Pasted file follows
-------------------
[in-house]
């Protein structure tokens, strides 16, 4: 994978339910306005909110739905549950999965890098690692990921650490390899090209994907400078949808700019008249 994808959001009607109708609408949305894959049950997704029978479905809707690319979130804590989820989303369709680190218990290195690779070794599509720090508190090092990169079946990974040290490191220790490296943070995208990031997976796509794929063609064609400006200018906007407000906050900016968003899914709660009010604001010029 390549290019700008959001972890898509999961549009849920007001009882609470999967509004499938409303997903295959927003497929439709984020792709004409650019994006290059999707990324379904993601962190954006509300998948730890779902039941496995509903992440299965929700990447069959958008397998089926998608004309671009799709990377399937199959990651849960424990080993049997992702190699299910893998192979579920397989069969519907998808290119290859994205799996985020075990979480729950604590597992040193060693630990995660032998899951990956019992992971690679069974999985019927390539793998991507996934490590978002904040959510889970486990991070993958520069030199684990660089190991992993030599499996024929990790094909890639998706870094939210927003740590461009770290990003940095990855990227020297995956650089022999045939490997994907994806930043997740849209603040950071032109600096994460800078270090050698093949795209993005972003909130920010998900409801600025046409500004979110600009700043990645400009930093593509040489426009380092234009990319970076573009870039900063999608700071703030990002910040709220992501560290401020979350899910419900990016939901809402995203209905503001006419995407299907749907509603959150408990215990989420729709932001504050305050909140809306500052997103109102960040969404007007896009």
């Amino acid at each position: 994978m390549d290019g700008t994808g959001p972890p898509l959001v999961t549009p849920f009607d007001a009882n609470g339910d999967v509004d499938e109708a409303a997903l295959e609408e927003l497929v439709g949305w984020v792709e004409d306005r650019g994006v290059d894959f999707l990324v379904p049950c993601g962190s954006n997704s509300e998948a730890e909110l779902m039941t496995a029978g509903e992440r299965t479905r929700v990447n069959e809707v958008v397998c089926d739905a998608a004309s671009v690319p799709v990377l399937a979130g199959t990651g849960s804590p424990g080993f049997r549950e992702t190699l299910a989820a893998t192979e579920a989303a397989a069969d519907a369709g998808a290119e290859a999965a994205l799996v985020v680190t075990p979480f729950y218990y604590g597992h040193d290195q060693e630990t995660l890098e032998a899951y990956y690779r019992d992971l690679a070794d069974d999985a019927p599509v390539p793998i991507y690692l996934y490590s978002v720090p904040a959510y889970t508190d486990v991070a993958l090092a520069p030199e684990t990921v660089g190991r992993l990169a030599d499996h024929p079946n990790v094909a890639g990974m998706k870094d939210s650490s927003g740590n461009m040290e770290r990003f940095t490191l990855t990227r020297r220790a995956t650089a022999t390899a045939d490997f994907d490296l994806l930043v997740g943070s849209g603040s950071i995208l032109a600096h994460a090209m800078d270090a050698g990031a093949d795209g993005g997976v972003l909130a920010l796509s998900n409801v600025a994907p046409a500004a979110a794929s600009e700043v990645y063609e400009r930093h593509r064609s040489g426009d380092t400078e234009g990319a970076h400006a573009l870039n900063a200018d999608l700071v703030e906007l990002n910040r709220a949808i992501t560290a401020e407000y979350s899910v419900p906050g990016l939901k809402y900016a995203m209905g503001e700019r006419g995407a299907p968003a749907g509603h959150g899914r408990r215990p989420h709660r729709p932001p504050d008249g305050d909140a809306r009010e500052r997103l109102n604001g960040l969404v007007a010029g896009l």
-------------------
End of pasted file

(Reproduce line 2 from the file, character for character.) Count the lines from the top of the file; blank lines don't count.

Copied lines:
């Protein structure tokens, strides 16, 4: 994978339910306005909110739905549950999965890098690692990921650490390899090209994907400078949808700019008249 994808959001009607109708609408949305894959049950997704029978479905809707690319979130804590989820989303369709680190218990290195690779070794599509720090508190090092990169079946990974040290490191220790490296943070995208990031997976796509794929063609064609400006200018906007407000906050900016968003899914709660009010604001010029 390549290019700008959001972890898509999961549009849920007001009882609470999967509004499938409303997903295959927003497929439709984020792709004409650019994006290059999707990324379904993601962190954006509300998948730890779902039941496995509903992440299965929700990447069959958008397998089926998608004309671009799709990377399937199959990651849960424990080993049997992702190699299910893998192979579920397989069969519907998808290119290859994205799996985020075990979480729950604590597992040193060693630990995660032998899951990956019992992971690679069974999985019927390539793998991507996934490590978002904040959510889970486990991070993958520069030199684990660089190991992993030599499996024929990790094909890639998706870094939210927003740590461009770290990003940095990855990227020297995956650089022999045939490997994907994806930043997740849209603040950071032109600096994460800078270090050698093949795209993005972003909130920010998900409801600025046409500004979110600009700043990645400009930093593509040489426009380092234009990319970076573009870039900063999608700071703030990002910040709220992501560290401020979350899910419900990016939901809402995203209905503001006419995407299907749907509603959150408990215990989420729709932001504050305050909140809306500052997103109102960040969404007007896009």